Click here to view this article on the Statesman – March 23, 2017
The University of Texas is gearing up for the 87th annual “Round Up” weekend, an annual philanthropy event hosted by the Interfraternity Council at Texas, but some students and organizations are taking precautions to prevent sexual assault.
From Thursday night through Saturday, members of the IFC – which governs 27 Greek fraternities at UT – host charity events at their fraternity houses and parties with musical guests. Proceeds will benefit the B+ Foundation, a nonprofit organization with the goal of eliminating childhood cancer.
But according to the UT Interpersonal Violence Prevention Coalition, the weekend is also a time when the campus sees a spike in sexual assaults. The IPV Prevention Coalition organized “Round Up for Consent Week” to address sexual assault and focus on prevention strategies.
“Sexual assault is 100 percent preventable and we hope the education offered this week will remind you of the importance of consent, equip you to recognize dangerous situations around you and step in to be an active bystander,” said the coalition on the Facebook event page.
This consent week, which concluded Thursday, consisted of a screening of “Hunting Ground”, the award-winning film about sexual assault on college campuses, a storytelling event with the sharing of personal narratives, educational activities, and fundraising for sexual assault prevention and survivor organizations.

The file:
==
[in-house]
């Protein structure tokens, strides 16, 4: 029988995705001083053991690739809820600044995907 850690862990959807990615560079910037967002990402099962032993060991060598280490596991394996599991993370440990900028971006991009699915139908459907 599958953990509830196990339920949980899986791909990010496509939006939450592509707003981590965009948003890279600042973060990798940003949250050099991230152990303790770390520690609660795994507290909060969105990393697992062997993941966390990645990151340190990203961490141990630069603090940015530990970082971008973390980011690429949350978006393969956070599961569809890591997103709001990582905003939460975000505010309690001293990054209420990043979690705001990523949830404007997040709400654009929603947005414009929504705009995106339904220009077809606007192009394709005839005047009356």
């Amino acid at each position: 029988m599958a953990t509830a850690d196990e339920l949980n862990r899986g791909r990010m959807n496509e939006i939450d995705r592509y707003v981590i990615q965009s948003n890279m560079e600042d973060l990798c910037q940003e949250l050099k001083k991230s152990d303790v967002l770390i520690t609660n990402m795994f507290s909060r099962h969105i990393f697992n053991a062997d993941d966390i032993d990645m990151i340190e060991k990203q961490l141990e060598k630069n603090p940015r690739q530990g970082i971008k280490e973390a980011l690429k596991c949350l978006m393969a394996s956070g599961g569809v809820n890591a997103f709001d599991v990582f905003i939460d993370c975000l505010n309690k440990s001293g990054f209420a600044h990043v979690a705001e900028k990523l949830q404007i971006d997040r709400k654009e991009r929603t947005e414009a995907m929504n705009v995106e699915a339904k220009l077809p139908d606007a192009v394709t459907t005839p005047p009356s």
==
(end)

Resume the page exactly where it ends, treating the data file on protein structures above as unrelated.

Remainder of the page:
The IFC also sponsored Round Up for Consent Week and acknowledged the importance of awareness about sexual assault and the importance of consent.
Members of the IPV Prevention Coalition – including the groups Not On My Campus, UT Voices Against Violence, Steps for Survivors and the Texas Blazers – provided resources and information for UT students.
Sydney O’Connell, a co-founder of Not On My Campus, said the three red zones for UT students becoming victims of sexual assault are during bid week at the beginning of the fall semester, the Texas-Oklahoma football game weekend and Round Up weekend.
O’Connell said some of the primary risk factors include being a woman, being in a sorority, the use of alcohol and being a freshman or sophomore.
“The Interpersonal Violence Prevention Coalition was initiated during the fall semester by student body vice president Binna Kim,” O’Connell said. “This is the first year several organizations have come together for Round Up to address sexual assault.”
O’Connell said in the two years since Not On My Campus has been at UT, she believes the silence surrounding sexual assault has been broken but the conversation needs to continue.
Justin Atkinson of the Texas Blazers, a UT male honor society, said men have a responsibility to work to end sexual assault.
“There is a link between unhealthy masculinity and interpersonal violence and rape culture,” Atkinson said. “[Texas Blazers] want to be visible allies on this situation and we want people to look critically at the way young men are raised.”
Last year, the Texas Blazers started the Men Can Endcampaign to prevent and reduce violence.
According to an upcoming UT survey, 15 percent of female undergraduates at UT have been raped. The study is expected to be released by UT within the next few weeks.
UT President Gregory Fenves has publicly taken a stand against sexual assault and said it is intolerable.
Fenves told The Dallas Morning News that the silence surrounding the issue of sexual assault must be broken and the problems that exist at the university and in society must be faced.